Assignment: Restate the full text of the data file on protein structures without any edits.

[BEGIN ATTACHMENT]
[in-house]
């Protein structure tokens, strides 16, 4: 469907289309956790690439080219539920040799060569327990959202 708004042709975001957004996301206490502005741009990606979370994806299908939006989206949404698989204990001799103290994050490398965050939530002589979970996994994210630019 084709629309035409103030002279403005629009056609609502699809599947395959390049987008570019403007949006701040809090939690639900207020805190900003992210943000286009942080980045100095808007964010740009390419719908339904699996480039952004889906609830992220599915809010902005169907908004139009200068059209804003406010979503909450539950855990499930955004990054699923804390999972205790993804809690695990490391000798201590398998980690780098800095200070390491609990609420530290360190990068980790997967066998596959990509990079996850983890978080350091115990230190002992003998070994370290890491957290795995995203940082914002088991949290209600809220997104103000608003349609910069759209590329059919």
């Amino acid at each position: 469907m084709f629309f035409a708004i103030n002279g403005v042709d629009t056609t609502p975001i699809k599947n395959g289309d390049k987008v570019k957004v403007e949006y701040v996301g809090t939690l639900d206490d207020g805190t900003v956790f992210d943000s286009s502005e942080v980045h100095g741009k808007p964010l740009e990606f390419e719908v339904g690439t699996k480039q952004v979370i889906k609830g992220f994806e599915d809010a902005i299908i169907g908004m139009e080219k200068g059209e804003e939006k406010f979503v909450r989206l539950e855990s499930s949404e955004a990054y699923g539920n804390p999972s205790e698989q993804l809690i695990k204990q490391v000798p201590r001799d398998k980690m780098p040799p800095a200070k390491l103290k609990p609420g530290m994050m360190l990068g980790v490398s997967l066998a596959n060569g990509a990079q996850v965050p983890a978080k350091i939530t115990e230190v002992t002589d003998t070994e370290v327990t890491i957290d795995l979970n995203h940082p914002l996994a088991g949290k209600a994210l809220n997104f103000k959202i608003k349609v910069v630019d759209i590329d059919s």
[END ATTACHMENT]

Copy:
[in-house]
């Protein structure tokens, strides 16, 4: 469907289309956790690439080219539920040799060569327990959202 708004042709975001957004996301206490502005741009990606979370994806299908939006989206949404698989204990001799103290994050490398965050939530002589979970996994994210630019 084709629309035409103030002279403005629009056609609502699809599947395959390049987008570019403007949006701040809090939690639900207020805190900003992210943000286009942080980045100095808007964010740009390419719908339904699996480039952004889906609830992220599915809010902005169907908004139009200068059209804003406010979503909450539950855990499930955004990054699923804390999972205790993804809690695990490391000798201590398998980690780098800095200070390491609990609420530290360190990068980790997967066998596959990509990079996850983890978080350091115990230190002992003998070994370290890491957290795995995203940082914002088991949290209600809220997104103000608003349609910069759209590329059919």
């Amino acid at each position: 469907m084709f629309f035409a708004i103030n002279g403005v042709d629009t056609t609502p975001i699809k599947n395959g289309d390049k987008v570019k957004v403007e949006y701040v996301g809090t939690l639900d206490d207020g805190t900003v956790f992210d943000s286009s502005e942080v980045h100095g741009k808007p964010l740009e990606f390419e719908v339904g690439t699996k480039q952004v979370i889906k609830g992220f994806e599915d809010a902005i299908i169907g908004m139009e080219k200068g059209e804003e939006k406010f979503v909450r989206l539950e855990s499930s949404e955004a990054y699923g539920n804390p999972s205790e698989q993804l809690i695990k204990q490391v000798p201590r001799d398998k980690m780098p040799p800095a200070k390491l103290k609990p609420g530290m994050m360190l990068g980790v490398s997967l066998a596959n060569g990509a990079q996850v965050p983890a978080k350091i939530t115990e230190v002992t002589d003998t070994e370290v327990t890491i957290d795995l979970n995203h940082p914002l996994a088991g949290k209600a994210l809220n997104f103000k959202i608003k349609v910069v630019d759209i590329d059919s």